Sirtuin-activating Compounds (STACs)


Sirtuins are NAD+ dependent histone deacetylases. That is, they remove acetyl groups from the proteins around which DNA is wrapped, regulating (typically silencing) the expression of certain genes. Sirtuins are implicated in wide range of processes impacting aging including genomic stability, apoptosis, metabolism, ROS mitigation, stress tolerance, inflammation, and chromatin organization.

Sirtuins mediate some of the benefits of dietary restriction.

When an organism is deprived of food, nicotinamide adenine dinucleotide (NAD+) levels rise relative to NADH. Higher NAD+ activates sirtuins, which silence genes at the chromatin level and deacetylate proteins involved in signaling.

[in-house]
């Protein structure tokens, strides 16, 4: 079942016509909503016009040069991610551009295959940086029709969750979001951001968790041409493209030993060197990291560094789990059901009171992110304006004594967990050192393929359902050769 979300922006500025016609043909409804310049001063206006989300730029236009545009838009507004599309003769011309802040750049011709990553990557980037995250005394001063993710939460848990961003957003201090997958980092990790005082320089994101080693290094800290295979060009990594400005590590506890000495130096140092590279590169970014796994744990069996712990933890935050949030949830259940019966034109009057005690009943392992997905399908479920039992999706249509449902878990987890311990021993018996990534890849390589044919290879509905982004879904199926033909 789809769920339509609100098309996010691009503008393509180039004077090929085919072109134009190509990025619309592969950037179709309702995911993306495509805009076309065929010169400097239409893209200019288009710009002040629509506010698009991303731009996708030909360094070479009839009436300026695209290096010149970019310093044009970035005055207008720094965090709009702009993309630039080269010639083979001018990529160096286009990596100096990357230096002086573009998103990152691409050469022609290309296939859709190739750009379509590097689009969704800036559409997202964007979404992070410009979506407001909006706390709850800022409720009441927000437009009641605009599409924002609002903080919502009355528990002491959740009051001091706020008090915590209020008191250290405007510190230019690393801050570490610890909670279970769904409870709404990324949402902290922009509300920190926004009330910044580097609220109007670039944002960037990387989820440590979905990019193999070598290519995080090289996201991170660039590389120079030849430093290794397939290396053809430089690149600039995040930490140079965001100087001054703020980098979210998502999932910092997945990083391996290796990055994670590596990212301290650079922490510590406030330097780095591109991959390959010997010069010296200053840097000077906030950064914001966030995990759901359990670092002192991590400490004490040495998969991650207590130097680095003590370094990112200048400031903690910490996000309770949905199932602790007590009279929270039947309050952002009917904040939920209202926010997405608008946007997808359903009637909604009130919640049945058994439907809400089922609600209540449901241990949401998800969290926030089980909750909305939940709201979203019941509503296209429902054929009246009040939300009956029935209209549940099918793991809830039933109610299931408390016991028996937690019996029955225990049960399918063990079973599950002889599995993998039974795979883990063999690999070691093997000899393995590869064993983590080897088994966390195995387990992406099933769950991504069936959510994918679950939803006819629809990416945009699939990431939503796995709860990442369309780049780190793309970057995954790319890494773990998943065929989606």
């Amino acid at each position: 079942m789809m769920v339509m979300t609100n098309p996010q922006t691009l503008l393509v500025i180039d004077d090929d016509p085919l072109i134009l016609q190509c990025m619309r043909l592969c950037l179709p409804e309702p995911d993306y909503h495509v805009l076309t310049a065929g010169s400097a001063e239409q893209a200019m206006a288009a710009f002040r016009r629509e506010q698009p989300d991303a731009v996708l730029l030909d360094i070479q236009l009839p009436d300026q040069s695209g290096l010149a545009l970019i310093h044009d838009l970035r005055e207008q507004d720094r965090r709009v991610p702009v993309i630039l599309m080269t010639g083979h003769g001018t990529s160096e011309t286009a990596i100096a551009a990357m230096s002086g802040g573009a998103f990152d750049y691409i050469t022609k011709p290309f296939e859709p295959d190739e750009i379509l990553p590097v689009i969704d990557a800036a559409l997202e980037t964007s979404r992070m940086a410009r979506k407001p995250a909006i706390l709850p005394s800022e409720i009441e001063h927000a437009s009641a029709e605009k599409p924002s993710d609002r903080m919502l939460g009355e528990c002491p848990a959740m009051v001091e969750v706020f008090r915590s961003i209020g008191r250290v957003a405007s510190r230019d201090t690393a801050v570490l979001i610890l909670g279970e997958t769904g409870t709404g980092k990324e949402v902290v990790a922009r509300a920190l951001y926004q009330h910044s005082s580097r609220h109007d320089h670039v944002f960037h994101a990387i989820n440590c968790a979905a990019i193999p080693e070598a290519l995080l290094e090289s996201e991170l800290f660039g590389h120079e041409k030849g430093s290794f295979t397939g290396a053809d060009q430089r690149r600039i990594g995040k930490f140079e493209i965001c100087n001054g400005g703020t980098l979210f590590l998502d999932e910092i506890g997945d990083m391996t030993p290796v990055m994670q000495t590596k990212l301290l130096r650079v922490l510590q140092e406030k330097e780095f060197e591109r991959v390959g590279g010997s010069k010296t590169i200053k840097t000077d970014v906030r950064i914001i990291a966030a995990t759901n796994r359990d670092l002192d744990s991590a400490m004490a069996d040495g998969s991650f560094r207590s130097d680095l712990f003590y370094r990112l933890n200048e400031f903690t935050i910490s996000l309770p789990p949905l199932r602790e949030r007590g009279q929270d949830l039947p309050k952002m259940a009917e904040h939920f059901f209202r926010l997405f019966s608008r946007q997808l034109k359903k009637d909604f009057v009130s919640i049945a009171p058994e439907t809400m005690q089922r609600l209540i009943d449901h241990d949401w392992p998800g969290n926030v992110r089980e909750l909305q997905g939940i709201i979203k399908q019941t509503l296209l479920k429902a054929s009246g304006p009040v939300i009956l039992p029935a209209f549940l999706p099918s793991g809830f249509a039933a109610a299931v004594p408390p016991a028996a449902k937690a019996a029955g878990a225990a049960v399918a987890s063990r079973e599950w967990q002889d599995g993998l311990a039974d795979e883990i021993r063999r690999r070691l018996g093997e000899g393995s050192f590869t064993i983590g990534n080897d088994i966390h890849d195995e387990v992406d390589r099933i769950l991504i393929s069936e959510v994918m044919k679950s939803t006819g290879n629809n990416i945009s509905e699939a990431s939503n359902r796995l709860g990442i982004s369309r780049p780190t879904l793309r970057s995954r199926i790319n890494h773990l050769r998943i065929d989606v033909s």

In many organisms, caloric restriction without malnutrition results in prolonged lifespan, healthspan and other salutary metabolic effects (including autophagy, reduced inflammation and oxidative stress mitigation).

Mammals possess seven sirtuins (SIRT1-7), which share a 275 residue catalytic core (containing a Rossman fold and zinc finger domain). They are localized to the nucleus (SIRT6 and SIRT7), mitochondria (SIRT3, 4, and 5), and traverse the cytosol and nucleus (SIRT1 and SIRT2).

Sirtuin activating compounds (resveratrol, pterostilbene) may be a promising drug class. Glaxo spent over $700M to acquire Sirtis in 2007, a company led by David Sinclair at Harvard. Though this deal remains controversial, and GSK has wound down the Sirtris research, there is little doubt that STACs like pterostilbene (a more potent, lipid soluble analogue of resveratrol) offer therapeutic value with low toxicity.

Pterostilbene — more potent than resveratrol.

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